We’re talking about civil discourse in sports: events that started conversations, the circumstances around those events and the implications.
Stick to Sports?
“Stick to sports.”
You’ve heard the refrain (or, more likely, read it in a comment section on Twitter). You may have spoken or tweeted it to an athlete yourself.
“Stick to sports” is a phrase that many people invoke when an athlete speaks up about an issue of social justice or politics. “Shut up and dribble,” they say. “Stay in your lane.”
That athletes should stay out of conversations around social issues seems to be a pervasive idea in the world of sports. Years ago, there were only a handful of athletes who the world recognized also as activists for social and political causes; for them, it became endemic to their identity as celebrities.
But that was before Twitter. Now the unfiltered and instant access granted by social media allows athletes of all sports, abilities, ages and backgrounds to speak up and loudly about the issues of the day. And many of them are.
It’s often an athlete’s contribution to civil discourse that sparks the brightest and hottest firestorm of back-and-forth. What is it about the sports stars we follow that, when they decide to voice an opinion, so dramatically sends us to our battle stations?
Discourse in Action
When Colin Kaepernick took a knee during the national anthem to protest police brutality against people of color, there was a strong reaction from both ends of the spectrum. Many people who disagreed with Kaepernick’s action told him to “stick to sports,” or to respect the American flag or to take his protest into another forum. Conversely, many people voiced support for Kaepernick, with some fellow NFL players also kneeling during the national anthem, and fans, coaches and media members expressing support for the quarterback’s statement.
Subsequent discourse was muddled, emotional, intense and, at times, vitriolic. Many who opposed Kaepernick missed the message behind his actions, believing he was protesting America itself or the country’s military. Supporters of Kaepernick co-opted his mission into larger tirades against former President Donald Trump. Sides were taken in a debate that seemed to fall along political lines, with familiar biases being exhibited and soft skills lacking.
Empathy and levelheadedness are key to balanced and productive discourse. In kneeling, Kaepernick sought empathy for the Black community, who live in daily fear of police mistreatment. Those opposed to his kneeling during the national anthem sought a sports-watching experience free of social justice statements, and many veterans of the U.S. military took issue with the time and place chosen to make the statement. These are just some of the issues at the core of this debate and hardly tell the whole story. But, fundamentally, everyone was looking for empathy and understanding of their point of view. Emotion and politics can (and did) get in the way of that understanding.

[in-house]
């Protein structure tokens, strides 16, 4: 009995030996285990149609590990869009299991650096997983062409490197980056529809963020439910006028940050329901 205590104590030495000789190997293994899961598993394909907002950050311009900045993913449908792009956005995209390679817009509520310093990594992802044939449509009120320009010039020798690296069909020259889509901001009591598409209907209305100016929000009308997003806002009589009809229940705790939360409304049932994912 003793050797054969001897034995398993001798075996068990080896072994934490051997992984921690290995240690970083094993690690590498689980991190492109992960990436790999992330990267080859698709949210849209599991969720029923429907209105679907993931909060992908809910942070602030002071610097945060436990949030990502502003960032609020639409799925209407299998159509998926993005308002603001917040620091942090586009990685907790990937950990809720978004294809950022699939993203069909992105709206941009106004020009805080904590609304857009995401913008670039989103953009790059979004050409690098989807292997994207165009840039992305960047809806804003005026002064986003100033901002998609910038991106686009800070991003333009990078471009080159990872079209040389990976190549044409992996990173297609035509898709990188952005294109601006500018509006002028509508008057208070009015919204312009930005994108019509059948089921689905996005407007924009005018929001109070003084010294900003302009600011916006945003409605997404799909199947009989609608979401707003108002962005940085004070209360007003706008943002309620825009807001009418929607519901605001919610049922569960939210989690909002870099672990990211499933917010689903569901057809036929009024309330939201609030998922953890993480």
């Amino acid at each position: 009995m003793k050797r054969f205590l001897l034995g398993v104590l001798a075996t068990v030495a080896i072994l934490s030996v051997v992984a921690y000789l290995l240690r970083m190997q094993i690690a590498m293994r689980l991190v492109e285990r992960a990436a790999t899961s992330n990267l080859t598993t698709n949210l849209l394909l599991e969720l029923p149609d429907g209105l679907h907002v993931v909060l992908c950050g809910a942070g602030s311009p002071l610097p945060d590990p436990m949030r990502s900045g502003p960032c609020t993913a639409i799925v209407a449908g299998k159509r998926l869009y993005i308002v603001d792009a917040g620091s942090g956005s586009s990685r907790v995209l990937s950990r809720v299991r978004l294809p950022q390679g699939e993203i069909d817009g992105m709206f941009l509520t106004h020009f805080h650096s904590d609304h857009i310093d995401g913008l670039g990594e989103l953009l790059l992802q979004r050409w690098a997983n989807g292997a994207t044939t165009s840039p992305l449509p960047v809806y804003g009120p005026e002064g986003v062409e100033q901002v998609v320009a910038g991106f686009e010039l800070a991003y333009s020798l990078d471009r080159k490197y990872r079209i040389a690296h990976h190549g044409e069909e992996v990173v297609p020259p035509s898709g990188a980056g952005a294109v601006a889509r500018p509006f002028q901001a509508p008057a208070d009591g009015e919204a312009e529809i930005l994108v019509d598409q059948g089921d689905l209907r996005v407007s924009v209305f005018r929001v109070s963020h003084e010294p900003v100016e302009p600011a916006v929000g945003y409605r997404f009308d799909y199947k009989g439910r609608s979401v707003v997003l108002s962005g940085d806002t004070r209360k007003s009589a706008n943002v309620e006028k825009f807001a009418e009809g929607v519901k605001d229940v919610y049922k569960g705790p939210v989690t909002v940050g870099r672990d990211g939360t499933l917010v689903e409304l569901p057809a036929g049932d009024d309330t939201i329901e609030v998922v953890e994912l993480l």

But a basic requirement of productive civil discourse is active listening and acknowledgement of everyone’s viewpoints and perspectives; telling someone to “shut up” and do their job, implying that only certain people are qualified to express their opinions about issues, doesn’t just corrode civil discourse—it moves to eliminate it.
So discourse was had in the aftermath of that comment all the same. Debates raged about the responsibility of famous athletes to stand up for social issues. Many asked: What automatically makes a famous athlete qualified to discuss these topics? Those on the other side would argue that their fame and platform means they should lend their weight to issues where there is injustice or mistreatment. Back and forth it went. Once again, empathy, understanding and other soft discourse skills were pushed aside in favor of entrenched opinions.
Conversations Around Mental Health in Sports
There are other important conversations happening in sports outside of racial discrimination and social justice.
When tennis star Naomi Osaka pulled out of the 2021 French Open due to mounting anxiety and depression, the discourse around mental health in sports grew to a fever pitch. Many empathized with her. Many others saw her pullout as an abandonment of her job’s responsibilities. Biases around race, gender, wealth and privilege all made appearances in the discourse around the issue.
Mental health has historically not been treated as seriously in professional sports as physical ailments. Athletes are often told to “tough it out” when dealing with injuries, and cases of anxiety and depression are entirely dismissed. “Be there for your team,” they’re told.
So should athletes “stick to sports”? Whether you believe they should or shouldn’t, they’re not. More athletes than ever are speaking up about issues important to them, whether it's the crossover of sports and politics, social justice issues or problems with mental health. In a world that is more connected than ever, in which people of all occupations, backgrounds, ages and belief systems can voice their opinion, athletes are joining the fray and using their platforms.
It’s important that we commit to speaking in a healthy and productive manner about the issues they raise. If we can’t engage in healthy and productive discourse around sensitive issues facing our world, as communicated by the celebrities we’ve raised to those positions of popularity, then their platforms are rendered meaningless.
Discourse in sports is here to stay. Sports are better for it. The more we understand our favorite athletes and what’s important to them, even if we disagree with it, the better.
Looking for more articles about civil discourse? Subscribe to our newsletter for more blogs like this one.